Do intranets need an archive machine?

We’ve all used the UK Government Web Archive by The National Archives. It’s a great way of viewing a snapshot of a website at a particular moment in time. I’ve used it myself for compiling screenshots of a site’s redesign history.

Do we need something similar on our intranets? Is there a case for going back to a snapshot of the intranet at a particular date? I think there is. And it usually boils down to legal reasons where evidence is required to settle a dispute or clarify information.

Take the example, where a Trade Union rep asks to see a copy of the conduct and behaviour policy from 2 years ago for use in an Employment Tribunal case, operating under the rules in place at that time. You updated the policy on the intranet 6 months ago with a new document from HR, overwriting the existing policy so as not to clog up the intranet with numerous variations of documents. After all, the intranet is not an electronic document management system. There are other platforms outside the intranet to store documents, such as the fabulous TRIM.

Your efficient HR department haven’t bothered to keep the documentation up to date in TRIM. They think the intranet is the place to store endless versions of their documents. So they are up in arms when they discover that you haven’t done their work for them.

You end up having to go to your IT department to restore a backup of the intranet from 2 years ago and you manage to extract the PDF document in question.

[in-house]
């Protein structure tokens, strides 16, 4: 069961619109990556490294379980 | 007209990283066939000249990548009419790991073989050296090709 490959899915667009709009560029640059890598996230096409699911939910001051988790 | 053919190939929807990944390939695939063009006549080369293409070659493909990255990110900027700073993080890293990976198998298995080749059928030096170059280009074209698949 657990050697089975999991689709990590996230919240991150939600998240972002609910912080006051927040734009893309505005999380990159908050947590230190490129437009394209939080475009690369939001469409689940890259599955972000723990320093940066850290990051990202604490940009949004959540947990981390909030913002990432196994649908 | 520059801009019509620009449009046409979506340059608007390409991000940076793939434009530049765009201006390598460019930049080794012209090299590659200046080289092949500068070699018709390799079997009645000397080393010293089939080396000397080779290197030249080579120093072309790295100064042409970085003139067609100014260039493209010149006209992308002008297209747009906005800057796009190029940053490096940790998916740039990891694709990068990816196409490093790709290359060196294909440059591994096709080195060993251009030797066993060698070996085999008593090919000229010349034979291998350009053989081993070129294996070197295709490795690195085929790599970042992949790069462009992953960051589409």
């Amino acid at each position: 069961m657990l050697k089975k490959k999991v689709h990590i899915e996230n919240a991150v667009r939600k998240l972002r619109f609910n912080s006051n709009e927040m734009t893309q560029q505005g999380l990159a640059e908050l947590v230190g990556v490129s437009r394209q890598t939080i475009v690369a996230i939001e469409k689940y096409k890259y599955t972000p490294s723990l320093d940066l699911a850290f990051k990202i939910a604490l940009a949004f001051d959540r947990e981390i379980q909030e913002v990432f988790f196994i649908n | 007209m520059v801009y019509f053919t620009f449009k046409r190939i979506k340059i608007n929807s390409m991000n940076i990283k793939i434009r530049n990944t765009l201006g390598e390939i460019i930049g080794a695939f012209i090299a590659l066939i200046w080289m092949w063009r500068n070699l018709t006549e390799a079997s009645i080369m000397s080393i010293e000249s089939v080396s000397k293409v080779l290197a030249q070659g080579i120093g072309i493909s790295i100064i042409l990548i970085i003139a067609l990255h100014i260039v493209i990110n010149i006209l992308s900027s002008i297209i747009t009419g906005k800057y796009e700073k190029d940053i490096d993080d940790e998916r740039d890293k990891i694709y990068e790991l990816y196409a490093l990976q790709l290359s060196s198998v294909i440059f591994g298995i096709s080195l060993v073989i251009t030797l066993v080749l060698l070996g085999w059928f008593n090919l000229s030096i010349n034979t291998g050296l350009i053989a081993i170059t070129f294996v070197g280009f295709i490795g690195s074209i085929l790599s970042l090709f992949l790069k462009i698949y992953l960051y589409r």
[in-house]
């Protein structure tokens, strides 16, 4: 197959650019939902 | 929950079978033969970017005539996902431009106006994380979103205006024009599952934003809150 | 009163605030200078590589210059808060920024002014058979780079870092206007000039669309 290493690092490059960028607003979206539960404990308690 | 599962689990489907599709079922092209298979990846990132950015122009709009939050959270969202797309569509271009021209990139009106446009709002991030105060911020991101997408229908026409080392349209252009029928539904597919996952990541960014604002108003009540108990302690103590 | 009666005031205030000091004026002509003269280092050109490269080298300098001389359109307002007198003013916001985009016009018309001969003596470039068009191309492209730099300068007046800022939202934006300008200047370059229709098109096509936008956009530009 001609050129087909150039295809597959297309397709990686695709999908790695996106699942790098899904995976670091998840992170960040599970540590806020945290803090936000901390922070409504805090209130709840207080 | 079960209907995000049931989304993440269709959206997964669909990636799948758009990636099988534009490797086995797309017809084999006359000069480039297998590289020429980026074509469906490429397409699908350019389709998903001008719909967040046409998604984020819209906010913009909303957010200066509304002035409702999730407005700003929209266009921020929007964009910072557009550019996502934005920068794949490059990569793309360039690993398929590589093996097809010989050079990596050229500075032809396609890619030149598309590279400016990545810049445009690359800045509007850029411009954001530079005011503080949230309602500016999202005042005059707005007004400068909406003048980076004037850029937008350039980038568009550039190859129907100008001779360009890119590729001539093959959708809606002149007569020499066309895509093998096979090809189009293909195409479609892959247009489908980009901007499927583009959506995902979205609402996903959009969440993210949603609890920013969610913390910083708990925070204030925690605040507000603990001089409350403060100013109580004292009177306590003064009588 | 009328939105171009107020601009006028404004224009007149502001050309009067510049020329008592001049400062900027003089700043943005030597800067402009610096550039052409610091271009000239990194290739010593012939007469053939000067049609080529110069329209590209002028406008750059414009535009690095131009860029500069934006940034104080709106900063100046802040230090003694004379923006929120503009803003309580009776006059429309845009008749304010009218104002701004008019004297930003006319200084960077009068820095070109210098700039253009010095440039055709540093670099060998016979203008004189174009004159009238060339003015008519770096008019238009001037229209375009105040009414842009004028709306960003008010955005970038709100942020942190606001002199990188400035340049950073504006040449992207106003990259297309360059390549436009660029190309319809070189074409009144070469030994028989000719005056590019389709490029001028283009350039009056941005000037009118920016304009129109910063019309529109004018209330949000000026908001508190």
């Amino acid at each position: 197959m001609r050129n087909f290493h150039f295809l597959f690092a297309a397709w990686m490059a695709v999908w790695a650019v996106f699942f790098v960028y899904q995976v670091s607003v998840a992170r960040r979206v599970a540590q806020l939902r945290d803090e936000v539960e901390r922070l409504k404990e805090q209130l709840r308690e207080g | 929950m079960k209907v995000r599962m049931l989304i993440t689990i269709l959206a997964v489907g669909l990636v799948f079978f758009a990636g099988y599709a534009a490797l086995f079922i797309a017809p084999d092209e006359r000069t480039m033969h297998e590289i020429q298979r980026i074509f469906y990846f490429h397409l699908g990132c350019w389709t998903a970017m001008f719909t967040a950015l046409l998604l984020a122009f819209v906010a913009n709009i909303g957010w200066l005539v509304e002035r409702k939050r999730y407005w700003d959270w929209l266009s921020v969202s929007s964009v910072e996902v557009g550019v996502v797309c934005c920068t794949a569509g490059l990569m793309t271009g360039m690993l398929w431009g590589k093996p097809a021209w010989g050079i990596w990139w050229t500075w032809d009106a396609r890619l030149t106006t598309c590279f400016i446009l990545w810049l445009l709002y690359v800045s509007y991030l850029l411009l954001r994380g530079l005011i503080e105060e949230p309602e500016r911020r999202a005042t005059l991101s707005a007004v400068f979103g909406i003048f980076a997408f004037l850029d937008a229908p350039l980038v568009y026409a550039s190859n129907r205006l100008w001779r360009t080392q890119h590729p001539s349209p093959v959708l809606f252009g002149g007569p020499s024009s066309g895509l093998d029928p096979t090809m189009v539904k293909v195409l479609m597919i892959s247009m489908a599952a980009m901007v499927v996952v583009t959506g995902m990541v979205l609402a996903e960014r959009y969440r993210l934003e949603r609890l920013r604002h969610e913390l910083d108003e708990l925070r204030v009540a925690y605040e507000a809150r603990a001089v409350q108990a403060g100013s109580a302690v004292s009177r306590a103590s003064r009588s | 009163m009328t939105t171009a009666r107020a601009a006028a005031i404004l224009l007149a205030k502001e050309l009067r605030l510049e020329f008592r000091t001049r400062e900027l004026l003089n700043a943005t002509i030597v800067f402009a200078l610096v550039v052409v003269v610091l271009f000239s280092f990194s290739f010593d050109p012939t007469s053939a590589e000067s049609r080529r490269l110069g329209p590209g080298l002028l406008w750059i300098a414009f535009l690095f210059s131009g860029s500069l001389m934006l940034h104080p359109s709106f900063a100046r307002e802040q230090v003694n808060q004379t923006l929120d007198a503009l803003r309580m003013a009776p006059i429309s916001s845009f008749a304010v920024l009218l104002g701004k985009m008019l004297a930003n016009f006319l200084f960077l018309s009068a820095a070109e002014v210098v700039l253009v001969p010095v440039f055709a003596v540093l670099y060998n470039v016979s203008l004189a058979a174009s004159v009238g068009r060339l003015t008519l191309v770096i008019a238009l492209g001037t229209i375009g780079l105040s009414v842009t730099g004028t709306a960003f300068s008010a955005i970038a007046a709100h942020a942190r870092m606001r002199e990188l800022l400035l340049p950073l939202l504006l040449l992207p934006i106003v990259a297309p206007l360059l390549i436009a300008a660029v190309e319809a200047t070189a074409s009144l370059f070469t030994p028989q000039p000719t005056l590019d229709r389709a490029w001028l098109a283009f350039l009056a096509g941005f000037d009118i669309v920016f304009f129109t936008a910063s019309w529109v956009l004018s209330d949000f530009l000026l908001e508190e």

Now compare that with being able to point your HR people to your intranet archive where they can navigate back 2 years and get a copy of the document in minutes.

GovIntranet gets a People Profile and Staff Directory

As part of the latest release of the intranet theme, we’ve integrated a set of customised Staff Directory templates.

On the intranet

You can search the staff directory from the main intranet search box or the staff directory pages. You can find people based on their name or job title. If you don’t know a name you can search on a particular skill or area of expertise. You can search for a team or a department. And you can search for the number on a missed call to see who it was.

Typeahead staff search
Type-ahead search for people

In their personal profiles, staff can upload their photo, specify their line manager and the team that they work in. This information helps to build the organisation tree which is shown on each individual profile page as a clickable tree of line managers and direct reports. To navigate sideways through the organisation tree, staff can jump to anywhere within the team structures to view staff at the same grades.

The staff directory is displayed initially as an A to Z lookup showing index cards of staff members. You can browse the directory by letter and there are switches to view by first name or last name. You can also browse by grade or team.

NIO staff directory
Staff directory lookup pages

Individual staff profiles show a photo, bio and contact information including links to teams, and a mini organisation tree with links to the staff member’s line-manager and direct reports. For staff who are active in the forums or blogging areas, we include links to their posts. Links to the staff profile are integrated into search results, forums and blogs.

My favourite enhancement is to the main intranet search box allowing type-ahead lookup of people based on their name, job title or skills.

Turkish speaker
Type-ahead search on people skills

Like any search-based functionality, all this will only work well if staff fill out their profiles and keep them updated. The directory is in use at NIO and will soon be launched at DCMS.

There is a mini-demo of the staff directory templates on the GovIntranet showcase site.

The technical stuff